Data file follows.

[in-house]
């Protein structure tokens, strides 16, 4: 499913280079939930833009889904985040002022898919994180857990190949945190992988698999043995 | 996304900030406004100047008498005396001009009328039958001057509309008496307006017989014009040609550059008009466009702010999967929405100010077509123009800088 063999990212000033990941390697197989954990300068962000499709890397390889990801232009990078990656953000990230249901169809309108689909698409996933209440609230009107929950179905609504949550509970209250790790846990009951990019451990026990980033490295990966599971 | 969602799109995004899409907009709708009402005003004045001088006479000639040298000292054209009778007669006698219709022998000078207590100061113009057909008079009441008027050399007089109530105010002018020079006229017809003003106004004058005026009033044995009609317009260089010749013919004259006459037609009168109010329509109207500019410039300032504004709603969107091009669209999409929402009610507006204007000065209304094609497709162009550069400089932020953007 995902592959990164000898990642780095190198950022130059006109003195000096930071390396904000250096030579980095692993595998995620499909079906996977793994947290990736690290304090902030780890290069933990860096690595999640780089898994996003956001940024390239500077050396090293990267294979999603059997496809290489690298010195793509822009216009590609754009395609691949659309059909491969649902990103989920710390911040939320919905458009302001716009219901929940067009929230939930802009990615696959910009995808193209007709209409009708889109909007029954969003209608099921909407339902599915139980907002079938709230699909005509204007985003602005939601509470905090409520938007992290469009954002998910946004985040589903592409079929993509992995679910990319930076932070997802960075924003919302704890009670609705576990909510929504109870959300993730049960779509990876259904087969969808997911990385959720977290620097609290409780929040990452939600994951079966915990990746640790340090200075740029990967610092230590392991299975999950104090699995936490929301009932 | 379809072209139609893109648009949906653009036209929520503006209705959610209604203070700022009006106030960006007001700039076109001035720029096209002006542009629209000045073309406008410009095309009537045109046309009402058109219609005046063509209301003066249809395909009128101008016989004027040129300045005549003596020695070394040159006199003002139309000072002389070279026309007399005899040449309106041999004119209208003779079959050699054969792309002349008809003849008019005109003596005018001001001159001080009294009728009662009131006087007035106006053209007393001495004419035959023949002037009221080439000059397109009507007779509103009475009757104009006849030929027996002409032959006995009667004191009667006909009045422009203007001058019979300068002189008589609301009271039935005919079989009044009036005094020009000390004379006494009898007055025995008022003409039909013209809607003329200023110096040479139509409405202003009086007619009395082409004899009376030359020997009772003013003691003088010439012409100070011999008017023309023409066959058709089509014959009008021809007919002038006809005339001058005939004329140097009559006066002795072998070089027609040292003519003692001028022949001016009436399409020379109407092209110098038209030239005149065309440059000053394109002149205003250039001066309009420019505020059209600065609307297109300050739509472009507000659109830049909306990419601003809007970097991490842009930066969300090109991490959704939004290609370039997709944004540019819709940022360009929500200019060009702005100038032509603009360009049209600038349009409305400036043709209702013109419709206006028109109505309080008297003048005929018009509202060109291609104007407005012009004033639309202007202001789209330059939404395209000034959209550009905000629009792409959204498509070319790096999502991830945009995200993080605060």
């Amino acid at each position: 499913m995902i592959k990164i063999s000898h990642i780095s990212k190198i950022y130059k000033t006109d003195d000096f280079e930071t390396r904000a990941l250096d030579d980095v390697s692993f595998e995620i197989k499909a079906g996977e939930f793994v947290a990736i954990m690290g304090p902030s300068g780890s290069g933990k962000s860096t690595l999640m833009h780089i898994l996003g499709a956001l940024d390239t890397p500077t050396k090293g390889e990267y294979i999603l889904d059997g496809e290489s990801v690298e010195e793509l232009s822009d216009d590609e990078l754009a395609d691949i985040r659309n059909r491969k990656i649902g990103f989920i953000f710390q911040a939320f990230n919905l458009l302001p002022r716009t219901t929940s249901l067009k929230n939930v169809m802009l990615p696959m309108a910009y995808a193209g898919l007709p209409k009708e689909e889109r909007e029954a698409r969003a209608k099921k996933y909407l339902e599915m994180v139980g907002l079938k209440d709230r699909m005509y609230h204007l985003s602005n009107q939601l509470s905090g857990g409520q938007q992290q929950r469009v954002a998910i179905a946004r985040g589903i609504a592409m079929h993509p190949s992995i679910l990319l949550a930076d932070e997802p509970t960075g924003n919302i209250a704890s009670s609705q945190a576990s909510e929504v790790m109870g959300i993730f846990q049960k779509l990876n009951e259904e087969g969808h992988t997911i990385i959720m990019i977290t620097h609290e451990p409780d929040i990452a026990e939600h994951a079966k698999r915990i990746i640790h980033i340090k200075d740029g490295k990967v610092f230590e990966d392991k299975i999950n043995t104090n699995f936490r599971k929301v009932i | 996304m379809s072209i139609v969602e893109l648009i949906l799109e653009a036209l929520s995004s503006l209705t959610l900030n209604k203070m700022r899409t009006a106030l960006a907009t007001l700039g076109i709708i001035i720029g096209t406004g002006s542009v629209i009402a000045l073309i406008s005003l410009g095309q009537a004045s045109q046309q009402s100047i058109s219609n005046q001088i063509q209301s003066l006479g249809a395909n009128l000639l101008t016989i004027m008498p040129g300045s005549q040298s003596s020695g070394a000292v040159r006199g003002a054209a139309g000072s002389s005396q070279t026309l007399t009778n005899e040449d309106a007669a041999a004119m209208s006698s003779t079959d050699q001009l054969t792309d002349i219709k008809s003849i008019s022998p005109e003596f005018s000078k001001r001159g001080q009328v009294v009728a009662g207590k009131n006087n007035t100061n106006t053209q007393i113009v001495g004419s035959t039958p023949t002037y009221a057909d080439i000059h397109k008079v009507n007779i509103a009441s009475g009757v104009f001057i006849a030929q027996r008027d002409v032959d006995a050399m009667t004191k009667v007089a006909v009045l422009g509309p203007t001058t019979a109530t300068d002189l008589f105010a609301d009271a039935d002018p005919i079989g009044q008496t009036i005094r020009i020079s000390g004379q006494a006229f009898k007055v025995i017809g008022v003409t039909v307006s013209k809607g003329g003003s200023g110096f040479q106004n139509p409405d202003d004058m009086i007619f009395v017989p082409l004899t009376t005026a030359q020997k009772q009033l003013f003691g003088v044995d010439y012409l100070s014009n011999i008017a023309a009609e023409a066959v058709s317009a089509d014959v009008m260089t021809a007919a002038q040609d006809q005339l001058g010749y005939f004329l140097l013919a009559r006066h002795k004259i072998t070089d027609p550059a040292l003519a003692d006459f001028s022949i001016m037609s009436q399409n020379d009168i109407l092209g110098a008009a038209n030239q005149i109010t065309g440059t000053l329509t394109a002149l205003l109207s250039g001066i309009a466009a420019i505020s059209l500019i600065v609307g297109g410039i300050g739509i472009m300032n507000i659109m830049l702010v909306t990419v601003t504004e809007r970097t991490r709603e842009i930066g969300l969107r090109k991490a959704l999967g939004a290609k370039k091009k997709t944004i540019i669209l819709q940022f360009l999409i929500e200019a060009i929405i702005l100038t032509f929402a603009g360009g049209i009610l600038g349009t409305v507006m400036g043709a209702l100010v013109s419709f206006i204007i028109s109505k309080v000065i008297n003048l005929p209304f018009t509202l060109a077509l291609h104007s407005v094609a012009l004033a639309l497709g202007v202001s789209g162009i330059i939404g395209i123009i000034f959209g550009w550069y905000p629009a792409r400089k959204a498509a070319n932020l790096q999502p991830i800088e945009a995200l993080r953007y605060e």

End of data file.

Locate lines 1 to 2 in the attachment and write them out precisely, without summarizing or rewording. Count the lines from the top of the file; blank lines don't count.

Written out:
[in-house]
């Protein structure tokens, strides 16, 4: 499913280079939930833009889904985040002022898919994180857990190949945190992988698999043995 | 996304900030406004100047008498005396001009009328039958001057509309008496307006017989014009040609550059008009466009702010999967929405100010077509123009800088 063999990212000033990941390697197989954990300068962000499709890397390889990801232009990078990656953000990230249901169809309108689909698409996933209440609230009107929950179905609504949550509970209250790790846990009951990019451990026990980033490295990966599971 | 969602799109995004899409907009709708009402005003004045001088006479000639040298000292054209009778007669006698219709022998000078207590100061113009057909008079009441008027050399007089109530105010002018020079006229017809003003106004004058005026009033044995009609317009260089010749013919004259006459037609009168109010329509109207500019410039300032504004709603969107091009669209999409929402009610507006204007000065209304094609497709162009550069400089932020953007 995902592959990164000898990642780095190198950022130059006109003195000096930071390396904000250096030579980095692993595998995620499909079906996977793994947290990736690290304090902030780890290069933990860096690595999640780089898994996003956001940024390239500077050396090293990267294979999603059997496809290489690298010195793509822009216009590609754009395609691949659309059909491969649902990103989920710390911040939320919905458009302001716009219901929940067009929230939930802009990615696959910009995808193209007709209409009708889109909007029954969003209608099921909407339902599915139980907002079938709230699909005509204007985003602005939601509470905090409520938007992290469009954002998910946004985040589903592409079929993509992995679910990319930076932070997802960075924003919302704890009670609705576990909510929504109870959300993730049960779509990876259904087969969808997911990385959720977290620097609290409780929040990452939600994951079966915990990746640790340090200075740029990967610092230590392991299975999950104090699995936490929301009932 | 379809072209139609893109648009949906653009036209929520503006209705959610209604203070700022009006106030960006007001700039076109001035720029096209002006542009629209000045073309406008410009095309009537045109046309009402058109219609005046063509209301003066249809395909009128101008016989004027040129300045005549003596020695070394040159006199003002139309000072002389070279026309007399005899040449309106041999004119209208003779079959050699054969792309002349008809003849008019005109003596005018001001001159001080009294009728009662009131006087007035106006053209007393001495004419035959023949002037009221080439000059397109009507007779509103009475009757104009006849030929027996002409032959006995009667004191009667006909009045422009203007001058019979300068002189008589609301009271039935005919079989009044009036005094020009000390004379006494009898007055025995008022003409039909013209809607003329200023110096040479139509409405202003009086007619009395082409004899009376030359020997009772003013003691003088010439012409100070011999008017023309023409066959058709089509014959009008021809007919002038006809005339001058005939004329140097009559006066002795072998070089027609040292003519003692001028022949001016009436399409020379109407092209110098038209030239005149065309440059000053394109002149205003250039001066309009420019505020059209600065609307297109300050739509472009507000659109830049909306990419601003809007970097991490842009930066969300090109991490959704939004290609370039997709944004540019819709940022360009929500200019060009702005100038032509603009360009049209600038349009409305400036043709209702013109419709206006028109109505309080008297003048005929018009509202060109291609104007407005012009004033639309202007202001789209330059939404395209000034959209550009905000629009792409959204498509070319790096999502991830945009995200993080605060």